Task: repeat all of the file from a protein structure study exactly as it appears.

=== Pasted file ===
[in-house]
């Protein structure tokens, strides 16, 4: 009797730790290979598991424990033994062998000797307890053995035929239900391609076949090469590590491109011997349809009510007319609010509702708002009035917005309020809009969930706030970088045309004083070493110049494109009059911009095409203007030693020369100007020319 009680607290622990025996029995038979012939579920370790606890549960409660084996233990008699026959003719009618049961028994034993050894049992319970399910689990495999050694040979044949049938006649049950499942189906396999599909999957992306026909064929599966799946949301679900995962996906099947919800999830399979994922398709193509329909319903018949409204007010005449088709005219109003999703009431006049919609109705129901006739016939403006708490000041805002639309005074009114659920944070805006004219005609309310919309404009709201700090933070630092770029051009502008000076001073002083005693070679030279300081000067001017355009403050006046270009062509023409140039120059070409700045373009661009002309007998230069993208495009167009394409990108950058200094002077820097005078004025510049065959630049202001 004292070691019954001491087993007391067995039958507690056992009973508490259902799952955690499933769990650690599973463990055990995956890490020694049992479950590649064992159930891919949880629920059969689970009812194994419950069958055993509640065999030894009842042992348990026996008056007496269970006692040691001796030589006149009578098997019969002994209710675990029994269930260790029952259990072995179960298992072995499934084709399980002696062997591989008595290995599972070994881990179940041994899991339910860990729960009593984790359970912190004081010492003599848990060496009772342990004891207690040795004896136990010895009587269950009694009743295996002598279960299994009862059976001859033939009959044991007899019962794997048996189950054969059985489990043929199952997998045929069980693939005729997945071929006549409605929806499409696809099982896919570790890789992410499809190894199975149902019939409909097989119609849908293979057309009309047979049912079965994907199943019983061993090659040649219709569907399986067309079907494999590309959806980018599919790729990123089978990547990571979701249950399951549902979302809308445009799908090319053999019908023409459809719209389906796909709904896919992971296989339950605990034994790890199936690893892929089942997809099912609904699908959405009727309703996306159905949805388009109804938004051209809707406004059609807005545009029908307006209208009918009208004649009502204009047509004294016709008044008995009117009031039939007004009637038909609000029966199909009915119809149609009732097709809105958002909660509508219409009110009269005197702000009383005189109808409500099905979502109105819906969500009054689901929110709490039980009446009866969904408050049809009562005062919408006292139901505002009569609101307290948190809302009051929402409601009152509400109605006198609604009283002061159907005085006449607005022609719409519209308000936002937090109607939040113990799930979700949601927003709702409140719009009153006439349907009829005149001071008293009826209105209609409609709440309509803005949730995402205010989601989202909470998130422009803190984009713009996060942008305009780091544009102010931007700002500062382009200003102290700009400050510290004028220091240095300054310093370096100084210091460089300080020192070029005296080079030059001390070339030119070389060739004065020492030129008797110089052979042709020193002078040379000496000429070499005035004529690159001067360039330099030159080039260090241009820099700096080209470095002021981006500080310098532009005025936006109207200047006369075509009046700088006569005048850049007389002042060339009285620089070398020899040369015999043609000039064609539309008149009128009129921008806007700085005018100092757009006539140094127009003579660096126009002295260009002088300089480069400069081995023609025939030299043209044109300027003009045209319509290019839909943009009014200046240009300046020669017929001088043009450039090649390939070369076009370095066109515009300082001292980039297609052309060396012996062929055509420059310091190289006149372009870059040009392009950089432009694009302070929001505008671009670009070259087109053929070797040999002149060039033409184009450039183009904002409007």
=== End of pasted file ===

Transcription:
[in-house]
């Protein structure tokens, strides 16, 4: 009797730790290979598991424990033994062998000797307890053995035929239900391609076949090469590590491109011997349809009510007319609010509702708002009035917005309020809009969930706030970088045309004083070493110049494109009059911009095409203007030693020369100007020319 009680607290622990025996029995038979012939579920370790606890549960409660084996233990008699026959003719009618049961028994034993050894049992319970399910689990495999050694040979044949049938006649049950499942189906396999599909999957992306026909064929599966799946949301679900995962996906099947919800999830399979994922398709193509329909319903018949409204007010005449088709005219109003999703009431006049919609109705129901006739016939403006708490000041805002639309005074009114659920944070805006004219005609309310919309404009709201700090933070630092770029051009502008000076001073002083005693070679030279300081000067001017355009403050006046270009062509023409140039120059070409700045373009661009002309007998230069993208495009167009394409990108950058200094002077820097005078004025510049065959630049202001 004292070691019954001491087993007391067995039958507690056992009973508490259902799952955690499933769990650690599973463990055990995956890490020694049992479950590649064992159930891919949880629920059969689970009812194994419950069958055993509640065999030894009842042992348990026996008056007496269970006692040691001796030589006149009578098997019969002994209710675990029994269930260790029952259990072995179960298992072995499934084709399980002696062997591989008595290995599972070994881990179940041994899991339910860990729960009593984790359970912190004081010492003599848990060496009772342990004891207690040795004896136990010895009587269950009694009743295996002598279960299994009862059976001859033939009959044991007899019962794997048996189950054969059985489990043929199952997998045929069980693939005729997945071929006549409605929806499409696809099982896919570790890789992410499809190894199975149902019939409909097989119609849908293979057309009309047979049912079965994907199943019983061993090659040649219709569907399986067309079907494999590309959806980018599919790729990123089978990547990571979701249950399951549902979302809308445009799908090319053999019908023409459809719209389906796909709904896919992971296989339950605990034994790890199936690893892929089942997809099912609904699908959405009727309703996306159905949805388009109804938004051209809707406004059609807005545009029908307006209208009918009208004649009502204009047509004294016709008044008995009117009031039939007004009637038909609000029966199909009915119809149609009732097709809105958002909660509508219409009110009269005197702000009383005189109808409500099905979502109105819906969500009054689901929110709490039980009446009866969904408050049809009562005062919408006292139901505002009569609101307290948190809302009051929402409601009152509400109605006198609604009283002061159907005085006449607005022609719409519209308000936002937090109607939040113990799930979700949601927003709702409140719009009153006439349907009829005149001071008293009826209105209609409609709440309509803005949730995402205010989601989202909470998130422009803190984009713009996060942008305009780091544009102010931007700002500062382009200003102290700009400050510290004028220091240095300054310093370096100084210091460089300080020192070029005296080079030059001390070339030119070389060739004065020492030129008797110089052979042709020193002078040379000496000429070499005035004529690159001067360039330099030159080039260090241009820099700096080209470095002021981006500080310098532009005025936006109207200047006369075509009046700088006569005048850049007389002042060339009285620089070398020899040369015999043609000039064609539309008149009128009129921008806007700085005018100092757009006539140094127009003579660096126009002295260009002088300089480069400069081995023609025939030299043209044109300027003009045209319509290019839909943009009014200046240009300046020669017929001088043009450039090649390939070369076009370095066109515009300082001292980039297609052309060396012996062929055509420059310091190289006149372009870059040009392009950089432009694009302070929001505008671009670009070259087109053929070797040999002149060039033409184009450039183009904002409007």